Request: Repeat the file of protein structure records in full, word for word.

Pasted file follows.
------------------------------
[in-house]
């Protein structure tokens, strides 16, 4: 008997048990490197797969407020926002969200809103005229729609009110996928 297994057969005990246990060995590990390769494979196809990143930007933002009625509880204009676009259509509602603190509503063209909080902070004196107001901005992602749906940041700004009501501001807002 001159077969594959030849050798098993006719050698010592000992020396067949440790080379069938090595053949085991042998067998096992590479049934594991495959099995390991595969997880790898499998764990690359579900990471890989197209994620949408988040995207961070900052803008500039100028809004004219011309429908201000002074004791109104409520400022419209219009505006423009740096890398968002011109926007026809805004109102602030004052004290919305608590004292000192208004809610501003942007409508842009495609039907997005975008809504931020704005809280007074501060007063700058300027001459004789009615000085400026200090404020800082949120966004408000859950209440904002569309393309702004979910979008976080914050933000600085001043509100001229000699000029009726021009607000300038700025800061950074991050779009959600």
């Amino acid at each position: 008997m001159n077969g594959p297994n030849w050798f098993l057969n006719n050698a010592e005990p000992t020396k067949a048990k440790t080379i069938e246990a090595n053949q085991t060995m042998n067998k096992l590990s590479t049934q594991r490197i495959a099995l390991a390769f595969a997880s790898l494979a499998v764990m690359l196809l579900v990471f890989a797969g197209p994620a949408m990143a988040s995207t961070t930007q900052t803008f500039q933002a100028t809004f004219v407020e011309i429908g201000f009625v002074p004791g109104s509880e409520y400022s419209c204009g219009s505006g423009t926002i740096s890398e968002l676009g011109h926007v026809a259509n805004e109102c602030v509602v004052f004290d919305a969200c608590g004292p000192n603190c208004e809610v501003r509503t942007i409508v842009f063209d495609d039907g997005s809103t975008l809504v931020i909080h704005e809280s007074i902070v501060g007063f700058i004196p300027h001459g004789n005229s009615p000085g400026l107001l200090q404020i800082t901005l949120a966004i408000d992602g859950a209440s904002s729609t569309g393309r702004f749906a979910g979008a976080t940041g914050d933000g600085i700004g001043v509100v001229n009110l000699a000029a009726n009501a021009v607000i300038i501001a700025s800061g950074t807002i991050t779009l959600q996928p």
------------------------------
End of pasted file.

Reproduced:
[in-house]
């Protein structure tokens, strides 16, 4: 008997048990490197797969407020926002969200809103005229729609009110996928 297994057969005990246990060995590990390769494979196809990143930007933002009625509880204009676009259509509602603190509503063209909080902070004196107001901005992602749906940041700004009501501001807002 001159077969594959030849050798098993006719050698010592000992020396067949440790080379069938090595053949085991042998067998096992590479049934594991495959099995390991595969997880790898499998764990690359579900990471890989197209994620949408988040995207961070900052803008500039100028809004004219011309429908201000002074004791109104409520400022419209219009505006423009740096890398968002011109926007026809805004109102602030004052004290919305608590004292000192208004809610501003942007409508842009495609039907997005975008809504931020704005809280007074501060007063700058300027001459004789009615000085400026200090404020800082949120966004408000859950209440904002569309393309702004979910979008976080914050933000600085001043509100001229000699000029009726021009607000300038700025800061950074991050779009959600």
């Amino acid at each position: 008997m001159n077969g594959p297994n030849w050798f098993l057969n006719n050698a010592e005990p000992t020396k067949a048990k440790t080379i069938e246990a090595n053949q085991t060995m042998n067998k096992l590990s590479t049934q594991r490197i495959a099995l390991a390769f595969a997880s790898l494979a499998v764990m690359l196809l579900v990471f890989a797969g197209p994620a949408m990143a988040s995207t961070t930007q900052t803008f500039q933002a100028t809004f004219v407020e011309i429908g201000f009625v002074p004791g109104s509880e409520y400022s419209c204009g219009s505006g423009t926002i740096s890398e968002l676009g011109h926007v026809a259509n805004e109102c602030v509602v004052f004290d919305a969200c608590g004292p000192n603190c208004e809610v501003r509503t942007i409508v842009f063209d495609d039907g997005s809103t975008l809504v931020i909080h704005e809280s007074i902070v501060g007063f700058i004196p300027h001459g004789n005229s009615p000085g400026l107001l200090q404020i800082t901005l949120a966004i408000d992602g859950a209440s904002s729609t569309g393309r702004f749906a979910g979008a976080t940041g914050d933000g600085i700004g001043v509100v001229n009110l000699a000029a009726n009501a021009v607000i300038i501001a700025s800061g950074t807002i991050t779009l959600q996928p």